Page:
(CNN) -- Senator Elizabeth Warren has been a vocal critic of scandal-ridden bank Wells Fargo. And her blistering attacks arguably contributed to the ousters of CEO John Stumpf and his successor, Tim Sloan.
But now the 2020 Democratic presidential candidate is taking her war against corporate fraud to another level. She's suggesting that executives at companies like Wells Fargo should face jail time if they're asleep at the wheel while big scandals happen on their watch.
Warren wrote in an op-ed for "The Washington Post" that she is planning to introduce a bill Wednesday that "expands criminal liability to any corporate executive who negligently oversees a giant company causing severe harm to U.S. families."
That could mean that a CEO or other executive wouldn't necessarily need to be found guilty of fraud or any criminal misdeed to potentially face jail time. It would be enough if they failed to actually know whether bad behavior was taking place.
"If top executives knew they would be hauled out in handcuffs for failing to reasonably oversee the companies they run, they would have a real incentive to better monitor their operations and snuff out any wrongdoing before it got out of hand," Warren wrote.
She said she's modeling the proposal on existing laws that impose criminal liability on executives if, because of their negligence, their companies sell drugs with improper labeling or pollute the air.
Warren called for similar consequences for executives at firms with more than $1 billion in annual sales that are found liable "for a civil violation affecting the health, safety, finances or personal data of 1 percent of the U.S. population or 1 percent of the population of any state."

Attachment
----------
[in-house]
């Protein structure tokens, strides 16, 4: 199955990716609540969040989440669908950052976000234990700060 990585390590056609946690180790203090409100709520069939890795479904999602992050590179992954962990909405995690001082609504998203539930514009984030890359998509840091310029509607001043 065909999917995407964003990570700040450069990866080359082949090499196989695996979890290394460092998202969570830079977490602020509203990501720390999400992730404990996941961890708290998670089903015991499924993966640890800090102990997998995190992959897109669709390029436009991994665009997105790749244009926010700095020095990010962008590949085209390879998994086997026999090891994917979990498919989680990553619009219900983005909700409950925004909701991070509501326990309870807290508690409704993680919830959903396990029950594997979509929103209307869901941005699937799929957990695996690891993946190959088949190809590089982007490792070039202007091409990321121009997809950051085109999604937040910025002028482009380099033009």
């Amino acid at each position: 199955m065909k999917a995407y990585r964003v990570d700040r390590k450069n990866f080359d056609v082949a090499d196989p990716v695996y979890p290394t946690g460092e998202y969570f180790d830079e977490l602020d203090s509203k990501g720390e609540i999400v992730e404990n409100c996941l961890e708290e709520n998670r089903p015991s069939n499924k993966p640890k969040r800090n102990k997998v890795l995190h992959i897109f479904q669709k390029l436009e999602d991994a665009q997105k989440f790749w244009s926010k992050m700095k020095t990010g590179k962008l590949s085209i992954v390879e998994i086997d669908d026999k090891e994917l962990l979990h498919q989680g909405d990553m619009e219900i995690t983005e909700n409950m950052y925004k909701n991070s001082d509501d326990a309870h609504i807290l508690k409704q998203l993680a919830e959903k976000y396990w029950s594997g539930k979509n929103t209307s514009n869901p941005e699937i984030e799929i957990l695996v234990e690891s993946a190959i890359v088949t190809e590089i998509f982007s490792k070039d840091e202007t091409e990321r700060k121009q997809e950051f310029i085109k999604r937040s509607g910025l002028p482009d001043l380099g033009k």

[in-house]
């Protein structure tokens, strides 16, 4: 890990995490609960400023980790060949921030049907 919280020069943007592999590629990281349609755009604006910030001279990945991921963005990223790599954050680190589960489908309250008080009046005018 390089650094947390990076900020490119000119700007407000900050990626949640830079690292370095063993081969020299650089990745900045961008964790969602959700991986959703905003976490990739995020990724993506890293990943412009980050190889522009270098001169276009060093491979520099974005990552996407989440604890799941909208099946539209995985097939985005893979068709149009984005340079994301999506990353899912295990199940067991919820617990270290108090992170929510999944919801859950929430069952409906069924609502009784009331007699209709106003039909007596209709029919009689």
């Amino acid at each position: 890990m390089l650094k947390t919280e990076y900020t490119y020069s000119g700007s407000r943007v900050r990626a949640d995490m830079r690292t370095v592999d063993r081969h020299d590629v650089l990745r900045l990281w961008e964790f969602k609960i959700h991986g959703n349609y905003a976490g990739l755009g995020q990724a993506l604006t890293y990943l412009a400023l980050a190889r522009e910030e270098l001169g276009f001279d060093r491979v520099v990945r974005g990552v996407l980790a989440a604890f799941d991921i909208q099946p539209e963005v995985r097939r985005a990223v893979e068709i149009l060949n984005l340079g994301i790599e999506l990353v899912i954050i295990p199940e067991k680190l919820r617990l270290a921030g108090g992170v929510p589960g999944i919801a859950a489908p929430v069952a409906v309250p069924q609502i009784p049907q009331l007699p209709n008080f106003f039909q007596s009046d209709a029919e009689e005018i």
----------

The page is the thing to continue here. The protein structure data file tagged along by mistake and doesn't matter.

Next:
Wells Fargo declined to comment to CNN Business about Warren's proposal.
The senator also promoted her "Ending Too Big to Jail Act," a proposal introduced last year that calls for making it easier to hold the executives at big banks accountable for malfeasance. That act would require executives to certify that they investigated and found that "that no illegal conduct was occurring on their watch," according to Warren.
While Warren did not mention any specific companies other than Wells Fargo, her call to crack down on companies responsible for data breaches could affect many big firms in light of a spate of cyberattacks and security lapses in recent years. Credit reporting agency Equifax and discount retail giant Target have been beset with such problems, for example.
It's far from certain whether Warren's new legislation would be able to get a majority of support in Congress. But her comments echo those from other prominent Democrats in the wake of the Wells Fargo scandal.
Heidi Heitkamp of North Dakota, a senator until early this year, said in an interview with CNBC in late 2017 that "I think somebody should go to jail" from Wells Fargo, and added that it should be "the person who is the most culpable for making the decisions."
One legal expert said Warren's proposal to put executives in prison seemed a bit excessive.
James Cox, a professor of corporate and securities law at the Duke University School of Law, told CNN Business that there's a big difference between CEOs who are clueless, and those who are actually found guilty of fraud.
"I'm not sure if any of the recent corporate scandals were purposeful," he said.
"This is different from Enron," he added, referring to the infamous, scandalized corporation. "It was appropriate for Jeff Skilling to go to prison."
Skilling, the former CEO of Enron who was convicted of securities and wire fraud, went to jail in 2006 and was released earlier this year.
Cox added that companies should have the ability to punish executives by forcing them to give back ill-gotten gains. That should serve as a sufficient threat.
"I like hitting people in the pocketbook," Cox said. "Nobody should think that mismanagement justifies putting someone in the slammer. But salaries and bonuses should be recovered."
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